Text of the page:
The use of audio recording during class activities is a cause for concern for some faculty members.  The arguments put forward in support of why the accommodation of recording should not be approved have been vetted by the institution and listed below are some of the common concerns and responses to those arguments.

1) “The nature of the discussions in the course are very personal and I am concerned about the privacy of the class members”:

  • According to the University Privacy and Protection Officer (Ian Forsyth, Coordinator of Information and Privacy) class members do not have a right to privacy in this context.  There may be instances where an instructor may, due to the personal nature of the discussion, wish to preclude all students from taking notes.  In those instances, adjustments can be made to the entitlement to record (see number 4 below).

2) “Do I have a say regarding who can audiotape or videotape my course under Copyright or assertion of intellectual property?”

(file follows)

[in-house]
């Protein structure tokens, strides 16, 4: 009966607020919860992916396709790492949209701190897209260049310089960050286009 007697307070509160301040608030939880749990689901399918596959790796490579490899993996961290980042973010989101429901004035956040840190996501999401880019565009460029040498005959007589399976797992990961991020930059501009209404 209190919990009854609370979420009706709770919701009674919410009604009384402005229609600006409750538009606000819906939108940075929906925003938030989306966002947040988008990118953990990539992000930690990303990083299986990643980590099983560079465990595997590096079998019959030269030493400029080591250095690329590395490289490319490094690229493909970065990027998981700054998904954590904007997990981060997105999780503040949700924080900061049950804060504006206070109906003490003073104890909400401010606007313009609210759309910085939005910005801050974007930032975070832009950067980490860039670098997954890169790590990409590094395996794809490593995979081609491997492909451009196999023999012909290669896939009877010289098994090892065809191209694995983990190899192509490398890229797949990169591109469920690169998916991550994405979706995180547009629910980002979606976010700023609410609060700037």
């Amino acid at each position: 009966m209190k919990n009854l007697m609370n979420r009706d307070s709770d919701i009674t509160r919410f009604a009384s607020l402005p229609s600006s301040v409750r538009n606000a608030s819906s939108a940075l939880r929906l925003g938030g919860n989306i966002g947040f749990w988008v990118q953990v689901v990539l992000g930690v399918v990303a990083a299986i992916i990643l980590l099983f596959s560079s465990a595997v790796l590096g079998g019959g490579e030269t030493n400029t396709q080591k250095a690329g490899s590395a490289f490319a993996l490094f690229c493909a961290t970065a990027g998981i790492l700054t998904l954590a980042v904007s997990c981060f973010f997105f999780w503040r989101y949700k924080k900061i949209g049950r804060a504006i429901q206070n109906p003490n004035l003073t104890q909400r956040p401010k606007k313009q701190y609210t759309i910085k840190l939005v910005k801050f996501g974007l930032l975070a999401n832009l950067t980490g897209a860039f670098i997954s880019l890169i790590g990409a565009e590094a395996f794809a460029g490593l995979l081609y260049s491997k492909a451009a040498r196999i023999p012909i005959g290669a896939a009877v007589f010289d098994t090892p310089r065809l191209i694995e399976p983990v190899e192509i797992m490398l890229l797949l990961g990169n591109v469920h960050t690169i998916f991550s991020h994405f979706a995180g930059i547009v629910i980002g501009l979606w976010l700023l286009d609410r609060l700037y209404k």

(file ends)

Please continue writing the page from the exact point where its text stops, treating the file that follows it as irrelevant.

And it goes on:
•  Instructors do, under normal circumstances, have the right to preclude any recording of their course.  However, the Human Rights Office, the Office of Legal Affairs and the University Copyright Officer have confirmed that the entitlement for fair and reasonable access under the Human Rights legislation supersedes any general argument associated with copyright or intellectual property.  The authorized recording can only be used for the personal instruction/learning of the individual with the disability and the accommodation provides no authorization for dissemination of the recording or alternate use.